Boost.Hana  1.1.0 Your standard library for metaprogramming Euclidean Ring

## Description

The EuclideanRing concept represents a commutative Ring that can also be endowed with a division algorithm.

A Ring defines a binary operation often called multiplication that can be used to combine two elements of the ring into a new element of the ring. An Euclidean ring, also called an Euclidean domain, adds the ability to define a special function that generalizes the Euclidean division of integers.

However, an Euclidean ring must also satisfy one more property, which is that of having no non-zero zero divisors. In a Ring (R, +, *), it follows quite easily from the axioms that x * 0 == 0 for any ring element x. However, there is nothing that mandates 0 to be the only ring element sending other elements to 0. Hence, in some Rings, it is possible to have elements x and y such that x * y == 0 while not having x == 0 nor y == 0. We call these elements divisors of zero, or zero divisors. For example, this situation arises in the Ring of integers modulo 4 (the set {0, 1, 2, 3}) with addition and multiplication mod 4 as binary operations. In this case, we have that

2 * 2 == 4
== 0 (mod 4)

even though 2 != 0 (mod 4).

Following this line of thought, an Euclidean ring requires its only zero divisor is zero itself. In other words, the multiplication in an Euclidean won't send two non-zero elements to zero. Also note that since multiplication in a Ring is not necessarily commutative, it is not always the case that

x * y == 0 implies y * x == 0

To be rigorous, we should then distinguish between elements that are zero divisors when multiplied to the right and to the left. Fortunately, the concept of an Euclidean ring requires the Ring multiplication to be commutative. Hence,

x * y == y * x

and we do not have to distinguish between left and right zero divisors.

Typical examples of Euclidean rings include integers and polynomials over a field. The method names used here refer to the Euclidean ring of integers under the usual addition, multiplication and division operations.

## Minimal complete definition

div and mod satisfying the laws below

## Laws

To simplify the reading, we will use the +, *, / and % operators with infix notation to denote the application of the corresponding methods in Monoid, Group, Ring and EuclideanRing. For all objects a and b of an EuclideanRing R, the following laws must be satisfied:

a * b == b * a // commutativity
(a / b) * b + a % b == a if b is non-zero
zero<R>() % b == zero<R>() if b is non-zero

## Refined concepts

Monoid, Group, Ring

## Concrete models

hana::integral_constant

## Free model for non-boolean integral data types

A data type T is integral if std::is_integral<T>::value is true. For a non-boolean integral data type T, a model of EuclideanRing is automatically defined by using the Ring model provided for arithmetic data types and setting

div(x, y) = (x / y)
mod(x, y) = (x % y)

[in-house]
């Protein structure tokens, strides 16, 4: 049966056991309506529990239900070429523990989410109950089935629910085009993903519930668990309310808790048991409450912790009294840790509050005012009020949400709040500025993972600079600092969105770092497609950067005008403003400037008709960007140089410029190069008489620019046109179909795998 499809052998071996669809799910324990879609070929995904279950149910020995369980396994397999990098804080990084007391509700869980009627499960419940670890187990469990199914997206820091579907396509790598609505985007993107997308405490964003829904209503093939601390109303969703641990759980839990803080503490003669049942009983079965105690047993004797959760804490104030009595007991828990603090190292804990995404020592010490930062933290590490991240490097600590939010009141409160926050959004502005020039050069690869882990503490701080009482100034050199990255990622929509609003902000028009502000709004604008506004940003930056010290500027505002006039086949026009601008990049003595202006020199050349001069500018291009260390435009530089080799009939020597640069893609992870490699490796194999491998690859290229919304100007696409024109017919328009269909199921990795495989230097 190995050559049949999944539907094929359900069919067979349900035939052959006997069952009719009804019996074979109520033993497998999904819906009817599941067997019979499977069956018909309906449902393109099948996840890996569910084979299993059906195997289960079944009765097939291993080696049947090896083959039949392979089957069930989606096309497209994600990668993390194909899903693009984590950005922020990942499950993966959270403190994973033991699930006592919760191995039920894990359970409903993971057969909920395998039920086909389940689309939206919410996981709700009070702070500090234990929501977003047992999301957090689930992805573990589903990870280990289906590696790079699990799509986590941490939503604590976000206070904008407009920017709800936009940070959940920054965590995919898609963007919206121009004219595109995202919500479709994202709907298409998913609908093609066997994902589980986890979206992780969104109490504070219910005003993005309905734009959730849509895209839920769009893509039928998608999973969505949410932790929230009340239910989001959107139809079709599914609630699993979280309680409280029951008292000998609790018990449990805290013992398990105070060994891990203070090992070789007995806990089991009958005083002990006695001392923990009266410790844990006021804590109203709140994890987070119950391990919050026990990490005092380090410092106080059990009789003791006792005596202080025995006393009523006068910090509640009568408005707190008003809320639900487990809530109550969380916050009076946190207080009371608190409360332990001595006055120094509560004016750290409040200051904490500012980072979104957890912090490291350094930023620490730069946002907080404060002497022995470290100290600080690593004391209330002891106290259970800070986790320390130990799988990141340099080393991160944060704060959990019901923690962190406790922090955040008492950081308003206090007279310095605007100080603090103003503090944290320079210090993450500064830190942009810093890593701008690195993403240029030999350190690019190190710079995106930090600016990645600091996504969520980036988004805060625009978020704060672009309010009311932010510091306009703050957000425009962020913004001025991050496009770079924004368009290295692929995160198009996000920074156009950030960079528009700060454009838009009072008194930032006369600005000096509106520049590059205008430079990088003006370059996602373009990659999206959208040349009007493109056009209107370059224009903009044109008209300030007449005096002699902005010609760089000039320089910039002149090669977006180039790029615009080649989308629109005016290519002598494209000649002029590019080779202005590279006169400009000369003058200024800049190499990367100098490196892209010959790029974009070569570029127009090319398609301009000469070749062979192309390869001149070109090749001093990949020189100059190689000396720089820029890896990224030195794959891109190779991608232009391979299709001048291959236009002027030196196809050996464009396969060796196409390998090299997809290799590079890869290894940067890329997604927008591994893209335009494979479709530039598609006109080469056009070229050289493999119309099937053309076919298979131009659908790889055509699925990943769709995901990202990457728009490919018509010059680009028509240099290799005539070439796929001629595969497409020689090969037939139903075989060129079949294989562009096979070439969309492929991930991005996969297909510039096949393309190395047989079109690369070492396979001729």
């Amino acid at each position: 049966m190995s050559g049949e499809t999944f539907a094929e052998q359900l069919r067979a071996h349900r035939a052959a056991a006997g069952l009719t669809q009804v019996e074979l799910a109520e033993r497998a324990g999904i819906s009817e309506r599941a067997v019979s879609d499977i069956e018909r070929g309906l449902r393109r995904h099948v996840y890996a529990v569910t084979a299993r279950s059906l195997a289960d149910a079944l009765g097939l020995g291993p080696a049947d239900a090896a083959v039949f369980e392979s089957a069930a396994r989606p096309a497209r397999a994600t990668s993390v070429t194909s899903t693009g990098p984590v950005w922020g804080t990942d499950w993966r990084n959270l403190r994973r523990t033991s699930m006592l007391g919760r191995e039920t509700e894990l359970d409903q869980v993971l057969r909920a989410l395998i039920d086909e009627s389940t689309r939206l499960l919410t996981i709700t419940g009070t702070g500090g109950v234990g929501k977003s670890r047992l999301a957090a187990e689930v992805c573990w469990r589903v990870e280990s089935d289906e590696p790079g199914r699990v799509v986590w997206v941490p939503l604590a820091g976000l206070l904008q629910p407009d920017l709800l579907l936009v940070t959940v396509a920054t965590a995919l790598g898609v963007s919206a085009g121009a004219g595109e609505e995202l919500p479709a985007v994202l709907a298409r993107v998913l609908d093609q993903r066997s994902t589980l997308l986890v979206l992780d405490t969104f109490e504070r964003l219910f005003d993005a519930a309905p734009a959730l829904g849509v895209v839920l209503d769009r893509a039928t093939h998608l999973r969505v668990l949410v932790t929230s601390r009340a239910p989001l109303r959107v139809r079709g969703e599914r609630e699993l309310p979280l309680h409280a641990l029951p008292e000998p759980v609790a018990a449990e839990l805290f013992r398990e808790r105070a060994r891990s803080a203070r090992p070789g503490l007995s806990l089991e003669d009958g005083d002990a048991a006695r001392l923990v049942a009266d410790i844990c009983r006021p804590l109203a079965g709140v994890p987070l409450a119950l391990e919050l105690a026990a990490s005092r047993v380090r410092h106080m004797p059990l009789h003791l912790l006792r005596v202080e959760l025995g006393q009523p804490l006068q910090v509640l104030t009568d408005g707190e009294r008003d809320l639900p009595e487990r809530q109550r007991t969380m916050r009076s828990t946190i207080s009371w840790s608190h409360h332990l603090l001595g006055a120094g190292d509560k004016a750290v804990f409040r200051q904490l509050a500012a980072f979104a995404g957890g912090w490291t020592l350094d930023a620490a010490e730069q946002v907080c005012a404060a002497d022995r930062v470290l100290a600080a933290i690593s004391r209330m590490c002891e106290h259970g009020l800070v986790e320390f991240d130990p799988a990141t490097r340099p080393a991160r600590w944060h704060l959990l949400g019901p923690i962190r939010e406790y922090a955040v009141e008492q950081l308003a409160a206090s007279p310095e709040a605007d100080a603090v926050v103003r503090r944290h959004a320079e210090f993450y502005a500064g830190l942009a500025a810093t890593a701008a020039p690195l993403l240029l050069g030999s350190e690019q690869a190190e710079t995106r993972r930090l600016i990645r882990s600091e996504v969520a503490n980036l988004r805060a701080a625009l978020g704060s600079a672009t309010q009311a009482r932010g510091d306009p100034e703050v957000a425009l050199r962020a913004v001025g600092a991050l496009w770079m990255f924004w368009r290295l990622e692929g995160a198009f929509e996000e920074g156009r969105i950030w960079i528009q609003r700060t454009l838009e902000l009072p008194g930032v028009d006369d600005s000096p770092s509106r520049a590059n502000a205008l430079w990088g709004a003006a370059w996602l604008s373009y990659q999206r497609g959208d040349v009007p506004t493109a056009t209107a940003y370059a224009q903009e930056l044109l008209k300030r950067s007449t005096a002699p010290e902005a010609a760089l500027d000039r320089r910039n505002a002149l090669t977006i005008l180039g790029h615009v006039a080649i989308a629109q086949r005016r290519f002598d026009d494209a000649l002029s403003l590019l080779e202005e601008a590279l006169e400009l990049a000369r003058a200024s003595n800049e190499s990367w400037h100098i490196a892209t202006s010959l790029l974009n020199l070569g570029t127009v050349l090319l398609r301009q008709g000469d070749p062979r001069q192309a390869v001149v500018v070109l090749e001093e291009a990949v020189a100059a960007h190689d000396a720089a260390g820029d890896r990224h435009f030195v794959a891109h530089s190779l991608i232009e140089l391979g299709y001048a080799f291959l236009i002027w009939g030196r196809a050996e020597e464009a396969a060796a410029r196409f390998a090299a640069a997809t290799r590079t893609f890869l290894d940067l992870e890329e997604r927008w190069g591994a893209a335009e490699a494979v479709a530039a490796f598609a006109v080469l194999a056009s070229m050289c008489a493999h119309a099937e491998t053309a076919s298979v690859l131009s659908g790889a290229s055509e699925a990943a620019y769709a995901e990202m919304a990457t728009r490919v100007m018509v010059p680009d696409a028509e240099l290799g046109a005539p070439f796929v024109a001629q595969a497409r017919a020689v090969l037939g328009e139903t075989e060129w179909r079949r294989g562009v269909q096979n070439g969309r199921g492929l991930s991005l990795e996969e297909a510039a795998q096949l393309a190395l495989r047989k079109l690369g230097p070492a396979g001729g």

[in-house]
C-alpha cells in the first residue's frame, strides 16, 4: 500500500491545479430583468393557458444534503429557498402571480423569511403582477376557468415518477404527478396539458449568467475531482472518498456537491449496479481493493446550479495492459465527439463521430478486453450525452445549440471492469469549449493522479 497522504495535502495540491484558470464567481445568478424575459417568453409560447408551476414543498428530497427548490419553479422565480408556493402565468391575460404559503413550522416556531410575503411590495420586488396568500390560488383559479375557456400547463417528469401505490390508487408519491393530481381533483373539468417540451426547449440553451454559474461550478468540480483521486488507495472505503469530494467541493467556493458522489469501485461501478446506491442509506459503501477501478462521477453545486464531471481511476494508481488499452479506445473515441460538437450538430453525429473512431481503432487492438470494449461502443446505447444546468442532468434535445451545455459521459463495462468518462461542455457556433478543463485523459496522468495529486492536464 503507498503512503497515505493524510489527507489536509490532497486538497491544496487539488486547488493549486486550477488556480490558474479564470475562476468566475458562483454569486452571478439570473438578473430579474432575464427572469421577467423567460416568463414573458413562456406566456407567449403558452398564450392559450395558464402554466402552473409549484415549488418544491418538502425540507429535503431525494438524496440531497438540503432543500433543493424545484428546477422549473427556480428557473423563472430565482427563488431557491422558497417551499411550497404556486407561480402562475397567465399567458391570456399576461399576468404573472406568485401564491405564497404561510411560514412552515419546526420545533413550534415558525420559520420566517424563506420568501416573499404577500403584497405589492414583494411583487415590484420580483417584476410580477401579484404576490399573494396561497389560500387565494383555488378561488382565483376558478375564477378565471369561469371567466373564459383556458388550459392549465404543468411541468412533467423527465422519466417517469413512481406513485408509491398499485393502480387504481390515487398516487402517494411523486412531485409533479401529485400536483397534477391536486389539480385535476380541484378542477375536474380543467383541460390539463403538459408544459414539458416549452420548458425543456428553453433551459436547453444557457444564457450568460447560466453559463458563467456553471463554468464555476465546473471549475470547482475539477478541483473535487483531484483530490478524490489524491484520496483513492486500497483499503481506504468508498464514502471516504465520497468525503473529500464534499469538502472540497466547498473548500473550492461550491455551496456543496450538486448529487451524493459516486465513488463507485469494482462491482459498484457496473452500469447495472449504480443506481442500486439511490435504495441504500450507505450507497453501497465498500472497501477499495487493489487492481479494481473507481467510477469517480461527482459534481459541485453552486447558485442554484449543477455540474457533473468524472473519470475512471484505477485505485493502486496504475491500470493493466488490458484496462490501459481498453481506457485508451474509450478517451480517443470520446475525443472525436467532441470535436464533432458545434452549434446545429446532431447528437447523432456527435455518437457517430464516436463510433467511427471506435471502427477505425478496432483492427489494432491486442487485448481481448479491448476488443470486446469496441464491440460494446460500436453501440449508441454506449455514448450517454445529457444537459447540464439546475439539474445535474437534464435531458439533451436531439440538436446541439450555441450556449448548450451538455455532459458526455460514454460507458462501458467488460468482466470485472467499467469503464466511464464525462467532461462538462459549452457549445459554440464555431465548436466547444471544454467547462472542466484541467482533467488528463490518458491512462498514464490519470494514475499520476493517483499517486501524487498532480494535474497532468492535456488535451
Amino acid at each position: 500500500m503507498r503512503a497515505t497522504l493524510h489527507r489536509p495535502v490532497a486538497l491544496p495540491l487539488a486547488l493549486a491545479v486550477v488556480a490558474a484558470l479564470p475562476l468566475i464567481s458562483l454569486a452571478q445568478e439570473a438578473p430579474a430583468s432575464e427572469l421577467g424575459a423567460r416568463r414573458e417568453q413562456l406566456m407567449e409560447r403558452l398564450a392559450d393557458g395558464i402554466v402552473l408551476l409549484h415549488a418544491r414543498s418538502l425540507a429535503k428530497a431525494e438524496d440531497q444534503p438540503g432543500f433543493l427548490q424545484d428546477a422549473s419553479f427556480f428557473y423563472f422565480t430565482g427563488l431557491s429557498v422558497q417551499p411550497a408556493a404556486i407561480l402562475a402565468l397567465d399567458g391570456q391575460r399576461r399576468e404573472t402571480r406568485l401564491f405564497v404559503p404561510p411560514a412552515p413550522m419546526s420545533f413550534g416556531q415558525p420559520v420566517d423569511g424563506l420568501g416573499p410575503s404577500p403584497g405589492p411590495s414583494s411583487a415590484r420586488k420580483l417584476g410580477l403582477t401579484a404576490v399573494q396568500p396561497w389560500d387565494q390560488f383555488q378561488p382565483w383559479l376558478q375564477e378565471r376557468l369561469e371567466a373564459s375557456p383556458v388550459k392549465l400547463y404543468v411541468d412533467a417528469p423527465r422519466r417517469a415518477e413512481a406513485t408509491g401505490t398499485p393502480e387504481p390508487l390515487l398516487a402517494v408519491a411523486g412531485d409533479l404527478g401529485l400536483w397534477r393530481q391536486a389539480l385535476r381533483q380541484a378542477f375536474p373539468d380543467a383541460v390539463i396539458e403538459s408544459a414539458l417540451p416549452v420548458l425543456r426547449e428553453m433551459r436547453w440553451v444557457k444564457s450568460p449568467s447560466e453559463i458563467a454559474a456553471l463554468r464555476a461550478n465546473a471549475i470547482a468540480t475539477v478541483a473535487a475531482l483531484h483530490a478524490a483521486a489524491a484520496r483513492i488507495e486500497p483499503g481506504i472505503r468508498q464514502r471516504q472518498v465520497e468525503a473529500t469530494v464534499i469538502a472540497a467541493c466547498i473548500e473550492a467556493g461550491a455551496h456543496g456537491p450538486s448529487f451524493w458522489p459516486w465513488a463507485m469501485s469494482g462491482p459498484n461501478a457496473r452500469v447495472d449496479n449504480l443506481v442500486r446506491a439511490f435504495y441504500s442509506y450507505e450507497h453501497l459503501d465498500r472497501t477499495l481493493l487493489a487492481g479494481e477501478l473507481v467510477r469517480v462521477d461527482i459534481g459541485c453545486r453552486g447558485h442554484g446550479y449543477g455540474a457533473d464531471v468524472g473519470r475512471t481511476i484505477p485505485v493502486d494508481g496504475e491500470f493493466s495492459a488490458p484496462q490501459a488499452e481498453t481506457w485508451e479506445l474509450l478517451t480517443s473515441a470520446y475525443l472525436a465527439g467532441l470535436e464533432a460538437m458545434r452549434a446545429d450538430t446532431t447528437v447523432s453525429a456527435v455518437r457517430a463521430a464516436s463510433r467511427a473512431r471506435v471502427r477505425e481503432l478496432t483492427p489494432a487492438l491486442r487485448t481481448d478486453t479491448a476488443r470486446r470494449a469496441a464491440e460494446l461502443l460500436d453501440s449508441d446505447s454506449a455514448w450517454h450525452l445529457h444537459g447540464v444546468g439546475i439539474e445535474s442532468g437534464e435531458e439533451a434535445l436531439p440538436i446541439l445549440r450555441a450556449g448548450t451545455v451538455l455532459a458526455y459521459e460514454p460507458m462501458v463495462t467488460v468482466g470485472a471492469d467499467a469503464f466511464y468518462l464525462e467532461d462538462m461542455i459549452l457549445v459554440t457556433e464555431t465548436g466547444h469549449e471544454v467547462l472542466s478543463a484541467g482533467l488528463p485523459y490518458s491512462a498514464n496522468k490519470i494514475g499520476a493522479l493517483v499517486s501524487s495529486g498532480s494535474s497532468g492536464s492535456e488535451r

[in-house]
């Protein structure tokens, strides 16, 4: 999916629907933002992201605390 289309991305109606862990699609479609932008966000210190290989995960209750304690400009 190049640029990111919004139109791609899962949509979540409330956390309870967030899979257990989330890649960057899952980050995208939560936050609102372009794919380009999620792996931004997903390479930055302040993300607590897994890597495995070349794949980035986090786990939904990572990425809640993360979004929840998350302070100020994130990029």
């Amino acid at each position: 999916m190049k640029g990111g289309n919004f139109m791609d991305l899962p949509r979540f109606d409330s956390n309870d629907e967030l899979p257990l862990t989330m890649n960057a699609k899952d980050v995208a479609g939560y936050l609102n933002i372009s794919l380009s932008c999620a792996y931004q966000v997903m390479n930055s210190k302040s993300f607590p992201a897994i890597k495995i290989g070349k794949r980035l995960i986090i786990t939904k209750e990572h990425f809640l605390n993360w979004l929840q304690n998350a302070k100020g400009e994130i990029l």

Note
The rationale for not providing an EuclideanRing model for bool is the same as for not providing Monoid, Group and Ring models.

## Variables

constexpr auto boost::hana::div
Generalized integer division. More...

constexpr auto boost::hana::mod
Generalized integer modulus.Given two elements of an EuclideanRing x and y, with y nonzero, mod returns the modulus of the division of x by y. In other words, mod can be seen as an equivalent to %. More...

## Variable Documentation

 constexpr auto boost::hana::div

#include <boost/hana/fwd/div.hpp>

Initial value:
= [](auto&& x, auto&& y) -> decltype(auto) {
return tag-dispatched;
}

Generalized integer division.

## Cross-type version of the method

The div method is "overloaded" to handle distinct data types with certain properties. Specifically, div is defined for distinct data types A and B such that

1. A and B share a common data type C, as determined by the common metafunction
2. A, B and C are all EuclideanRings when taken individually
3. to<C> : A -> B and to<C> : B -> C are Ring-embeddings, as determined by the is_embedding metafunction.

In that case, the div method is defined as

div(x, y) = div(to<C>(x), to<C>(y))

## Example

namespace hana = boost::hana;
BOOST_HANA_CONSTANT_CHECK(hana::div(hana::int_c<6>, hana::int_c<3>) == hana::int_c<2>);
BOOST_HANA_CONSTANT_CHECK(hana::div(hana::int_c<6>, hana::int_c<4>) == hana::int_c<1>);
static_assert(hana::div(6, 3) == 2, "");
static_assert(hana::div(6, 4) == 1, "");
int main() { }
 constexpr auto boost::hana::mod

#include <boost/hana/fwd/mod.hpp>

Initial value:
= [](auto&& x, auto&& y) -> decltype(auto) {
return tag-dispatched;
}

Generalized integer modulus.Given two elements of an EuclideanRing x and y, with y nonzero, mod returns the modulus of the division of x by y. In other words, mod can be seen as an equivalent to %.

## Cross-type version of the method

The mod method is "overloaded" to handle distinct data types with certain properties. Specifically, mod is defined for distinct data types A and B such that

1. A and B share a common data type C, as determined by the common metafunction
2. A, B and C are all EuclideanRings when taken individually
3. to<C> : A -> B and to<C> : B -> C are Ring-embeddings, as determined by the is_embedding metafunction.

In that case, mod is defined as

mod(x, y) = mod(to<C>(x), to<C>(y))